IT WAS a relief, listening, the other morning, to the Today programme, to be taken for a while out of the shallow and murky waters of British politics and into the pristine depths of the Pacific, and to hear that, off the coast of Tahiti, divers have discovered, at unusual depth, a perfectly formed reef of rose-shaped corals.
“It was magical to witness giant, beautiful rose corals, which stretch for as far as the eye can see. It was like a work of art,” said the French photographer Alexis Rosenfeld, who led the team of international divers who made the discovery.
I’ve always loved coral. From my childhood memories of Ballantyne’s The Coral Island (the innocent progenitor of Golding’s darker book) to the beautiful pictures of angel fish flitting among the reefs in Something Rich and Strange, Robert E. Schroeder’s book on night diving, which inspired my teenage years and made me want to be a marine biologist, there was a coral strand running through my imagination. When I turned from biology to the less demanding vocation of poetry, there was still a magical aura about the word “coral”, there in the passage of The Tempest to which Schroeder’s title alludes:
Full fathom five thy father lies;
Of his bones are coral made;
Those are pearls that were his eyes:
Nothing of him that doth fade,
But doth suffer a sea-change
Into something rich and strange.
Shakespeare suggests, hauntingly, that, amid the corals and the pearls, there is some rich transformation, even in death, of our own humanity: a foretaste of resurrection. And that, of course, is the theme of the play; for, as in a baptism, that mimesis of death and resurrection, all who seemed drowned in the tempest are miraculously drawn from the waters and restored to life again.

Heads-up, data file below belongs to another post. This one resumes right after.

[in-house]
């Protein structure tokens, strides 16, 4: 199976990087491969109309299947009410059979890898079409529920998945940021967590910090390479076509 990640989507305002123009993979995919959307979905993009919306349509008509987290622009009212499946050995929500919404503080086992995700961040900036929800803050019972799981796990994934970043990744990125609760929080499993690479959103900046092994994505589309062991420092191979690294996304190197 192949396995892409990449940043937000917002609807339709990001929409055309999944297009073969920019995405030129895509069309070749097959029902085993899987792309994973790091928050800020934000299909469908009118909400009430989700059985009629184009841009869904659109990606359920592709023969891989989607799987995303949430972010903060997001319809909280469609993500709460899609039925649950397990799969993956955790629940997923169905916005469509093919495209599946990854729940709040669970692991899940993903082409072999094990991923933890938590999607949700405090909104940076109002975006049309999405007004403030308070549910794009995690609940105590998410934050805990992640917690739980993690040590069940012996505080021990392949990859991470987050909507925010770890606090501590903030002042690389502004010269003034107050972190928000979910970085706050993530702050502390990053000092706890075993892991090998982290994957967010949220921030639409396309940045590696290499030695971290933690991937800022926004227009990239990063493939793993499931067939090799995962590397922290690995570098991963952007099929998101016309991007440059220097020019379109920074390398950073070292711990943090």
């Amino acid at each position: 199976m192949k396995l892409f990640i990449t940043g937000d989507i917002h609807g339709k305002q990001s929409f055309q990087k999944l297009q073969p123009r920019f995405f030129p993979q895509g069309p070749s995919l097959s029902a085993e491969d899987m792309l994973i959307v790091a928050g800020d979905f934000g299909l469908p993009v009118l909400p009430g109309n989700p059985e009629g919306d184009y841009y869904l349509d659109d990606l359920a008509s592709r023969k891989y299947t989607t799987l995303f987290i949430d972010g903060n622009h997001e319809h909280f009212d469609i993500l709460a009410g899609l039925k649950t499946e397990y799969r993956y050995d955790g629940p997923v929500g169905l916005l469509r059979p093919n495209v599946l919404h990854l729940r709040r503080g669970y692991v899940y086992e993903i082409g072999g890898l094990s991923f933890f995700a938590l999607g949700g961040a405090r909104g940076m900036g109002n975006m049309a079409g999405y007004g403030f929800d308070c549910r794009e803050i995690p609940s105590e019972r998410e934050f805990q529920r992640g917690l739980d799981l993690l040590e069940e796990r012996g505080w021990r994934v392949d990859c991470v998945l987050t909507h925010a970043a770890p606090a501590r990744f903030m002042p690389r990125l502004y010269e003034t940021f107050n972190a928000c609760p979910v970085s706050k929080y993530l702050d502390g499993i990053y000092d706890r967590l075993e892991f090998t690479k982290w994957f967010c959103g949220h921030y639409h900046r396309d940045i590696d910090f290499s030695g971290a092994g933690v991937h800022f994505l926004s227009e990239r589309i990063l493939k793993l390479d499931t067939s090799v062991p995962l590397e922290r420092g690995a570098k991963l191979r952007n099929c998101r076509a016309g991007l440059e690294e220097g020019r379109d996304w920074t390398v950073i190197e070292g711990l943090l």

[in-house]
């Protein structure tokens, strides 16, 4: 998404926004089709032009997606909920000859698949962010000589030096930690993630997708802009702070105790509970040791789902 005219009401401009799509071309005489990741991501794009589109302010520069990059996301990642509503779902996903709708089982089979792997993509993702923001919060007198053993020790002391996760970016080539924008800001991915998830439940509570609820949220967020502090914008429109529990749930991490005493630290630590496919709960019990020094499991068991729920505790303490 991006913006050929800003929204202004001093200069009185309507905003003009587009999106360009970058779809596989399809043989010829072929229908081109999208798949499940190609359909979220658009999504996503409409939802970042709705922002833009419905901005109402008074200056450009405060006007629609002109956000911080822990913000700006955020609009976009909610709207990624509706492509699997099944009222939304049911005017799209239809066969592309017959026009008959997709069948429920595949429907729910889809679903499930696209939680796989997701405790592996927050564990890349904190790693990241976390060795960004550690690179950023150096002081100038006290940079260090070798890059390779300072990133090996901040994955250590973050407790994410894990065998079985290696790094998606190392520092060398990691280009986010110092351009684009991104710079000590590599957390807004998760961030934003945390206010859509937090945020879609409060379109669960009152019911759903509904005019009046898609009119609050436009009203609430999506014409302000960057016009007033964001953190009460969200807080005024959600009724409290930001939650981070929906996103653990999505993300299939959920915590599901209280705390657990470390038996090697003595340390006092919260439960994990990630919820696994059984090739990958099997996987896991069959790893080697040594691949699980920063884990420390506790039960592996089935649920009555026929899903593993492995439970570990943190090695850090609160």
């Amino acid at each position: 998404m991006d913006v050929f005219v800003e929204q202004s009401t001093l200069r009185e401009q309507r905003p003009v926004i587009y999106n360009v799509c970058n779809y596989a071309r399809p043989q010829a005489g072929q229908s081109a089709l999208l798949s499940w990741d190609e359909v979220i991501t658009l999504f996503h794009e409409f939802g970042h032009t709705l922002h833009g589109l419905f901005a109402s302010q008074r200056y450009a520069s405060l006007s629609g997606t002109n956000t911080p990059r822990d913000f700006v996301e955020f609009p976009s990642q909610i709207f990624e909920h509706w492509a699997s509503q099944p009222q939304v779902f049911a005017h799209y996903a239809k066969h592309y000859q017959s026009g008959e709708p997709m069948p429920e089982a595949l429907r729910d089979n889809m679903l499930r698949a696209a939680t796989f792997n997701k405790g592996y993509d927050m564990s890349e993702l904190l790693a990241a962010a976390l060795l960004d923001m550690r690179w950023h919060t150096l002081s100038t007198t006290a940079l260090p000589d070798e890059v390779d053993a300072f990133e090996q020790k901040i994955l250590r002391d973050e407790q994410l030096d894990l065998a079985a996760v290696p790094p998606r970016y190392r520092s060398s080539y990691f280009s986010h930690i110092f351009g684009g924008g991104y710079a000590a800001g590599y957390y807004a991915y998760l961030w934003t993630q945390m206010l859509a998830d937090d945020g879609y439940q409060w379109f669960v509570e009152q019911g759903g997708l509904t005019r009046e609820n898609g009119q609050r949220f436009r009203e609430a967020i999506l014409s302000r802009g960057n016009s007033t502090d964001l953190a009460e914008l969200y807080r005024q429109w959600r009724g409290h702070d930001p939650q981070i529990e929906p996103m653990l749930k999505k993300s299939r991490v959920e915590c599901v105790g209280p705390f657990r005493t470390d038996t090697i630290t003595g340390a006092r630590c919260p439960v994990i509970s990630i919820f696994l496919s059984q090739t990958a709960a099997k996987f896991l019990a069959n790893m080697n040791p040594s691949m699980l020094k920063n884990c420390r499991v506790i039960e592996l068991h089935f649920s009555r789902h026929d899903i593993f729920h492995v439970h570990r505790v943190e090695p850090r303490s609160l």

So, to hear on the radio the description of these magical rose corals already summoned many echoes and images in my head. These distant rose shapes in the deep evoked for me Yeats’s early invocation:
Far-off, most secret, and inviolate Rose,
Enfold me in my hour of hours; where those
Who sought thee in the Holy Sepulchre,
Or in the wine-vat, dwell beyond the stir
And tumult of defeated dreams; and deep. . .
And so we find another rose in the deep.
Later, I looked up the story online, and saw a wonderful film of little fish flitting in and out of the “petals” as divers glided above the vast and yet delicate multifoliate roses of coral, rose-shaped and rose-red in the diver’s lights. It was marvellous and actual — and all of it unbleached, uncorroded, as yet untouched by climate change; for the reef lies deep enough to be protected from the bleaching effects of the warming ocean.
A rose by any other name would smell as sweet, but there is something wonderful about how another life, the living, growing creature that is the coral, can take on that same shape and suggest to us, even in the cold depths, the gentle exhalations of a summer’s day.